How do you pack two patients that are infected with one of the world's deadliest viruses into a pressurized aluminum tube that is filled with healthy care takers and pilots for 12 hours and not get almost everyone infected in the process? You use this old ex-Royal Danish Air Force Gulfstream III that is highly modified to convey very ill people over very long distances.
N173PA looks like it belongs to the military, in fact the USAF and USMC have an almost identical paint job on some of their C-20 aircraft, and like N173PA, some of them also feature a massive clam-shell cargo door as well. This 32 year old Gulfstream III was once owned and operated by the Royal Danish Air Force and wore the military tailcode 'F-313' at the time. The jet still retains her original Royal Danish Air Force livery, minus the government titles and insignia of course.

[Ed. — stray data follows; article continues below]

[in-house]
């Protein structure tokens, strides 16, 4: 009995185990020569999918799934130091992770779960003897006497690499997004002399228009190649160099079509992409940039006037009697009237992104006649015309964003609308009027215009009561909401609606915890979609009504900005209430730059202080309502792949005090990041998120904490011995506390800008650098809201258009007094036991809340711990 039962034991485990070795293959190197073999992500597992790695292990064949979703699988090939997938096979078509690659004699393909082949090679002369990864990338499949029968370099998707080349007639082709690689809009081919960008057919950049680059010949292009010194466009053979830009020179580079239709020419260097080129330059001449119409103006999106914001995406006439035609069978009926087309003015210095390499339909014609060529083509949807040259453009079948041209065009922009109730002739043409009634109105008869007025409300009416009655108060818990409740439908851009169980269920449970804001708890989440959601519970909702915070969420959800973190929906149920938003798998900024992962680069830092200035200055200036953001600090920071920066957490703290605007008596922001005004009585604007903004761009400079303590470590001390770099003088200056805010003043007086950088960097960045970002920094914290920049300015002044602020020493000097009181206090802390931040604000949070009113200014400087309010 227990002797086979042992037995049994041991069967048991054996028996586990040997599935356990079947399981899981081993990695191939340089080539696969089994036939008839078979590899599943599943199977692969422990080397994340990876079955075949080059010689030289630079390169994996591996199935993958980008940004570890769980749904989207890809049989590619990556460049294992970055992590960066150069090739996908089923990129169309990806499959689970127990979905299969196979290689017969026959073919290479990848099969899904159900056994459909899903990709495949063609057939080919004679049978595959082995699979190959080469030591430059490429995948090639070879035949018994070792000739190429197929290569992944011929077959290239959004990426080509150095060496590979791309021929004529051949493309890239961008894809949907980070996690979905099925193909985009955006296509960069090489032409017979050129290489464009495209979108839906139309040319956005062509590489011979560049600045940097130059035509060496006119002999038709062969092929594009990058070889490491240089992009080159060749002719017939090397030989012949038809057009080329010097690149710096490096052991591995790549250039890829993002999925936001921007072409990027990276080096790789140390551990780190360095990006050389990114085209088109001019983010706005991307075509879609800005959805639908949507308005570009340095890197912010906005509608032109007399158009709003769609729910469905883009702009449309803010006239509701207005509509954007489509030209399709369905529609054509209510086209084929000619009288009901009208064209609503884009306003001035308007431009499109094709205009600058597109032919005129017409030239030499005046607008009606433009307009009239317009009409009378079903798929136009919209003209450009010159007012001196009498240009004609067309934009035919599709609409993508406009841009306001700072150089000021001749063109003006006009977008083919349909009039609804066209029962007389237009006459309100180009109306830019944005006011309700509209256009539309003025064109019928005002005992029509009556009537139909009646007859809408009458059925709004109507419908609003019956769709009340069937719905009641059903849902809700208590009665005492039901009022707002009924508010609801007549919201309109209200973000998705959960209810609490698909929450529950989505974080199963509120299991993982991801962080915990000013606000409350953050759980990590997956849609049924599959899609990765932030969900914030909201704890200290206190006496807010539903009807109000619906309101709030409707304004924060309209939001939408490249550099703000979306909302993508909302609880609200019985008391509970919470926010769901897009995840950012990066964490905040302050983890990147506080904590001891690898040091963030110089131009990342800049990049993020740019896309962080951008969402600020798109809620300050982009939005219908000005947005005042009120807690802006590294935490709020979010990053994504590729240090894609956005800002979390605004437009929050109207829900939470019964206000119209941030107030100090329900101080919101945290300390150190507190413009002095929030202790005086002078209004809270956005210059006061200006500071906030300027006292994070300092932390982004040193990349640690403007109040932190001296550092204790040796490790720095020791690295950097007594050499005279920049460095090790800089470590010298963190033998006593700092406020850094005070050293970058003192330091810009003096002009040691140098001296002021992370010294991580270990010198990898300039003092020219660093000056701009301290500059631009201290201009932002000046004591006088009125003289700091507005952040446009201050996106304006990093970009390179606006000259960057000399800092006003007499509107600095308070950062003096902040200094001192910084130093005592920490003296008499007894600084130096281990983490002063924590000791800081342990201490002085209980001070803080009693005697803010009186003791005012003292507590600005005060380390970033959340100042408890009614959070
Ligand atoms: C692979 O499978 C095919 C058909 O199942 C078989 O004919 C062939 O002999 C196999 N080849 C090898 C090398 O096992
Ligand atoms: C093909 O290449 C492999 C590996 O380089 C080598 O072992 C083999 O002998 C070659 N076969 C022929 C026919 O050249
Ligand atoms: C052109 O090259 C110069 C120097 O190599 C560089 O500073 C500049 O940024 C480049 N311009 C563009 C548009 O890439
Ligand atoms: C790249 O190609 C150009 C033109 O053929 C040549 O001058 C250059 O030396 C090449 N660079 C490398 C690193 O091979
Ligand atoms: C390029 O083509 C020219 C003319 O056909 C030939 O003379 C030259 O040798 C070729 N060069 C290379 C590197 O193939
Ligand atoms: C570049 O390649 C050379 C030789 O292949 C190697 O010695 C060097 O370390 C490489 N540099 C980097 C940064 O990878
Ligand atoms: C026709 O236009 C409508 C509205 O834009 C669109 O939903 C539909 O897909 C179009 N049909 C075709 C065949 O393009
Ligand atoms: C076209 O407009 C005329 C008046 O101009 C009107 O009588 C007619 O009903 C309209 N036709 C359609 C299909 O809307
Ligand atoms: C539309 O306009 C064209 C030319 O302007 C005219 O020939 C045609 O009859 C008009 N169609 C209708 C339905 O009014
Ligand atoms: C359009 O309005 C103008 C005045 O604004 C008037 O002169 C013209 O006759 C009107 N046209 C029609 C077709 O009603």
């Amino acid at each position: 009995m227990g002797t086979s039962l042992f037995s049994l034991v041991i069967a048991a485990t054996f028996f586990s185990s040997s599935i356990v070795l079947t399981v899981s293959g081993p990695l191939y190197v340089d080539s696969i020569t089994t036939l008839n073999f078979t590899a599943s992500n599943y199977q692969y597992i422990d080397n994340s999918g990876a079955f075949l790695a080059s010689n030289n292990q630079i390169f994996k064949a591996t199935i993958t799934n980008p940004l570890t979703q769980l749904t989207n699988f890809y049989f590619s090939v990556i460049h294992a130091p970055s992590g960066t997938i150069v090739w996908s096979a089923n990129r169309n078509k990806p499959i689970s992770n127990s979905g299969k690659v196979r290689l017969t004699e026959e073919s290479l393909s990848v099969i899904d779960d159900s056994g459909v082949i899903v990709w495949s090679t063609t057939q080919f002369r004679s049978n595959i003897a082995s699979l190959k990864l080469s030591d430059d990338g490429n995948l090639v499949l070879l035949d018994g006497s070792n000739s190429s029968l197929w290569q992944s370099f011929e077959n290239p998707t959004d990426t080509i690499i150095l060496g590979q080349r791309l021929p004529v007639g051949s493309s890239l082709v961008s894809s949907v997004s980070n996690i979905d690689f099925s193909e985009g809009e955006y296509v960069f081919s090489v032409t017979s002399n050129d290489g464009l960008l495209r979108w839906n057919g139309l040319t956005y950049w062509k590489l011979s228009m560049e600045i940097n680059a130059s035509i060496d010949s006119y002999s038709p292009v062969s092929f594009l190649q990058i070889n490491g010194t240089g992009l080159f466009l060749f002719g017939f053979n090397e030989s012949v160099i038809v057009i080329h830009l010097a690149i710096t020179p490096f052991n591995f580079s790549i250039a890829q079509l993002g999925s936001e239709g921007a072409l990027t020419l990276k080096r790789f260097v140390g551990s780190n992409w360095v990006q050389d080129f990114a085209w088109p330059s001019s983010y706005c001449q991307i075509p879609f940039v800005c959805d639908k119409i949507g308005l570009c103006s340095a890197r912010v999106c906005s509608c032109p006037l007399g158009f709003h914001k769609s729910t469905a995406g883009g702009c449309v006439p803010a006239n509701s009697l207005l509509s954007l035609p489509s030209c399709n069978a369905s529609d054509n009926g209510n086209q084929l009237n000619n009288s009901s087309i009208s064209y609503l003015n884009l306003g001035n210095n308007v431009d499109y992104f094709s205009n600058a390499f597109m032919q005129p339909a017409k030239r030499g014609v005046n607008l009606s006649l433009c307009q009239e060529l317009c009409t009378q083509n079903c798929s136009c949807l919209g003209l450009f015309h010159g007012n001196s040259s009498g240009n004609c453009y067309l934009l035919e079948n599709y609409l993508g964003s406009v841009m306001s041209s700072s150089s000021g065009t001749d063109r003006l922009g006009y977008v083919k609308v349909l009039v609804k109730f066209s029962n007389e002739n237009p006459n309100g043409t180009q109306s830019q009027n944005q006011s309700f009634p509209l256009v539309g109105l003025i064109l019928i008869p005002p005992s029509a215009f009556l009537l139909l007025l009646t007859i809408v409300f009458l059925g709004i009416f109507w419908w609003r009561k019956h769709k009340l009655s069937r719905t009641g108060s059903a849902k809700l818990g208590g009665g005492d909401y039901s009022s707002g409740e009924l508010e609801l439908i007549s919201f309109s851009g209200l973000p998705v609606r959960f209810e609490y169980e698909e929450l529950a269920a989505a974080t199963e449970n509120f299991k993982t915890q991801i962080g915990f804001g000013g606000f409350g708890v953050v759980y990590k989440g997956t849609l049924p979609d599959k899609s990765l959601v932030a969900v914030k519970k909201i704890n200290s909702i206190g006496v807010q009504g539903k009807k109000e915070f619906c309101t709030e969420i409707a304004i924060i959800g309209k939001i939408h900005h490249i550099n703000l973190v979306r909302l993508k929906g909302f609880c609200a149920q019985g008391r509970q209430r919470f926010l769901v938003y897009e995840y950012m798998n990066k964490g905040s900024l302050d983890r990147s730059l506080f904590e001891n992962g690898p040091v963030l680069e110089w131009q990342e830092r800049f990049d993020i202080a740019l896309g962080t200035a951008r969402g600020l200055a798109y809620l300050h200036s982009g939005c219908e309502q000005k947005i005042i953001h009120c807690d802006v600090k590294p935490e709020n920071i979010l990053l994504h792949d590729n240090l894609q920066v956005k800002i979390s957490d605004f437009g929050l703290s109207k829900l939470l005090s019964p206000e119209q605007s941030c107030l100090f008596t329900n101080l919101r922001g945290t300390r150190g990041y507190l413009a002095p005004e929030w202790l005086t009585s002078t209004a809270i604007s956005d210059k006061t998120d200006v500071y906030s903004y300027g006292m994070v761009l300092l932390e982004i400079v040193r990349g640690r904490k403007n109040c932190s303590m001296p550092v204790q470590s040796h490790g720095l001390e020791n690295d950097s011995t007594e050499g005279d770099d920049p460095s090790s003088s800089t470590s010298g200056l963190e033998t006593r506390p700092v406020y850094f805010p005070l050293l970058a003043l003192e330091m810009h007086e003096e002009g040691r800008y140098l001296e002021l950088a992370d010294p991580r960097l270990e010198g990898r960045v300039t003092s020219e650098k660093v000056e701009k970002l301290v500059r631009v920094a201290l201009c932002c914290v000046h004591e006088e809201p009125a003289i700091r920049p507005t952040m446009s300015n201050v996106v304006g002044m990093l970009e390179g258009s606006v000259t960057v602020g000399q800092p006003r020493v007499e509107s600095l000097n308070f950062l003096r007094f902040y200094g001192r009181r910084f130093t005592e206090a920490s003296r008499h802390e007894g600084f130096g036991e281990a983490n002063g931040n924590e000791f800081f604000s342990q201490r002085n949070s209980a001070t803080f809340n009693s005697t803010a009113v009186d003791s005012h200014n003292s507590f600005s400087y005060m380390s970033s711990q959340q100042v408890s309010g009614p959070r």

'F-313' was sold to U.S. military air support provider Phoenix Air in January of 2005. Phoenix Air is well known for providing adversary support and electronic warfare training to the DoD. With their massive fleet of tiger-striped Learjets being forward based near key U.S. Naval installation, they can often be seen lugging electronic warfare pods and anti-ship missile emitter simulators.
These jets fly attack profiles on U.S. Navy ships and air defense units, mimicking the tactics and technologies of America's potential enemies. In addition to their Learjet fleet, Phoenix Air has two nearly identical Gulfstream IIIs intercontinental business jets, which are used for rapid cargo transport and air ambulance duties.
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